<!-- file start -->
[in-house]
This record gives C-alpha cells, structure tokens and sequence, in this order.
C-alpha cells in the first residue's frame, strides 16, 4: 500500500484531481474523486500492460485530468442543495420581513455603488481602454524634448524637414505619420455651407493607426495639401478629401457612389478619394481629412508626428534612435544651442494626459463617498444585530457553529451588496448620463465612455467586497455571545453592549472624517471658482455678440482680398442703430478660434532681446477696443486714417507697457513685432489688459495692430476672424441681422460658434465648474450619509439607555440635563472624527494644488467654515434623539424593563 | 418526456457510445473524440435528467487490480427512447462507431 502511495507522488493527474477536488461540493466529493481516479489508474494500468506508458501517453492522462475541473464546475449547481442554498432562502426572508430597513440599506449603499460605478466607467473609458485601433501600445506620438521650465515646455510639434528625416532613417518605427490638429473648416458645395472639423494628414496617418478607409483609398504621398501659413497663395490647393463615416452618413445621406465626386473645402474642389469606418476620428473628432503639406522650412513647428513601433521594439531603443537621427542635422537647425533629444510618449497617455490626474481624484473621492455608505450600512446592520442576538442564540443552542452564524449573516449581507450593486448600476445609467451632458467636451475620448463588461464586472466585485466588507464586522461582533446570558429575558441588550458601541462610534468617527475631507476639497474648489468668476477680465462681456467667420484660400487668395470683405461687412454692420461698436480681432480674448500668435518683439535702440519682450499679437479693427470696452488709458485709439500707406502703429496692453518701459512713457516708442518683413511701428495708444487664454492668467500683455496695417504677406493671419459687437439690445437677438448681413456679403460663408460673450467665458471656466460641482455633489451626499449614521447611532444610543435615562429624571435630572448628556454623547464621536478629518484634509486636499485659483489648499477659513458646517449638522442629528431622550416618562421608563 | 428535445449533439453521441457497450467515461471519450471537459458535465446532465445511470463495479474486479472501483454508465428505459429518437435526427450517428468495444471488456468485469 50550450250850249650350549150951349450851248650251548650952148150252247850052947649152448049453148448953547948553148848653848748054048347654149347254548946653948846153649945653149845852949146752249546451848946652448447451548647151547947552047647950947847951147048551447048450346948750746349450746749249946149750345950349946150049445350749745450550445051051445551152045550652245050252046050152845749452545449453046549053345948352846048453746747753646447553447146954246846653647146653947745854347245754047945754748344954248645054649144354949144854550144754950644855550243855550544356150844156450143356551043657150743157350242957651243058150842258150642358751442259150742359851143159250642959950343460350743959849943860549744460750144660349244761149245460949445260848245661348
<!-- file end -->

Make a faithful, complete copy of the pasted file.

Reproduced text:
[in-house]
This record gives C-alpha cells, structure tokens and sequence, in this order.
C-alpha cells in the first residue's frame, strides 16, 4: 500500500484531481474523486500492460485530468442543495420581513455603488481602454524634448524637414505619420455651407493607426495639401478629401457612389478619394481629412508626428534612435544651442494626459463617498444585530457553529451588496448620463465612455467586497455571545453592549472624517471658482455678440482680398442703430478660434532681446477696443486714417507697457513685432489688459495692430476672424441681422460658434465648474450619509439607555440635563472624527494644488467654515434623539424593563 | 418526456457510445473524440435528467487490480427512447462507431 502511495507522488493527474477536488461540493466529493481516479489508474494500468506508458501517453492522462475541473464546475449547481442554498432562502426572508430597513440599506449603499460605478466607467473609458485601433501600445506620438521650465515646455510639434528625416532613417518605427490638429473648416458645395472639423494628414496617418478607409483609398504621398501659413497663395490647393463615416452618413445621406465626386473645402474642389469606418476620428473628432503639406522650412513647428513601433521594439531603443537621427542635422537647425533629444510618449497617455490626474481624484473621492455608505450600512446592520442576538442564540443552542452564524449573516449581507450593486448600476445609467451632458467636451475620448463588461464586472466585485466588507464586522461582533446570558429575558441588550458601541462610534468617527475631507476639497474648489468668476477680465462681456467667420484660400487668395470683405461687412454692420461698436480681432480674448500668435518683439535702440519682450499679437479693427470696452488709458485709439500707406502703429496692453518701459512713457516708442518683413511701428495708444487664454492668467500683455496695417504677406493671419459687437439690445437677438448681413456679403460663408460673450467665458471656466460641482455633489451626499449614521447611532444610543435615562429624571435630572448628556454623547464621536478629518484634509486636499485659483489648499477659513458646517449638522442629528431622550416618562421608563 | 428535445449533439453521441457497450467515461471519450471537459458535465446532465445511470463495479474486479472501483454508465428505459429518437435526427450517428468495444471488456468485469 50550450250850249650350549150951349450851248650251548650952148150252247850052947649152448049453148448953547948553148848653848748054048347654149347254548946653948846153649945653149845852949146752249546451848946652448447451548647151547947552047647950947847951147048551447048450346948750746349450746749249946149750345950349946150049445350749745450550445051051445551152045550652245050252046050152845749452545449453046549053345948352846048453746747753646447553447146954246846653647146653947745854347245754047945754748344954248645054649144354949144854550144754950644855550243855550544356150844156450143356551043657150743157350242957651243058150842258150642358751442259150742359851143159250642959950343460350743959849943860549744460750144660349244761149245460949445260848245661348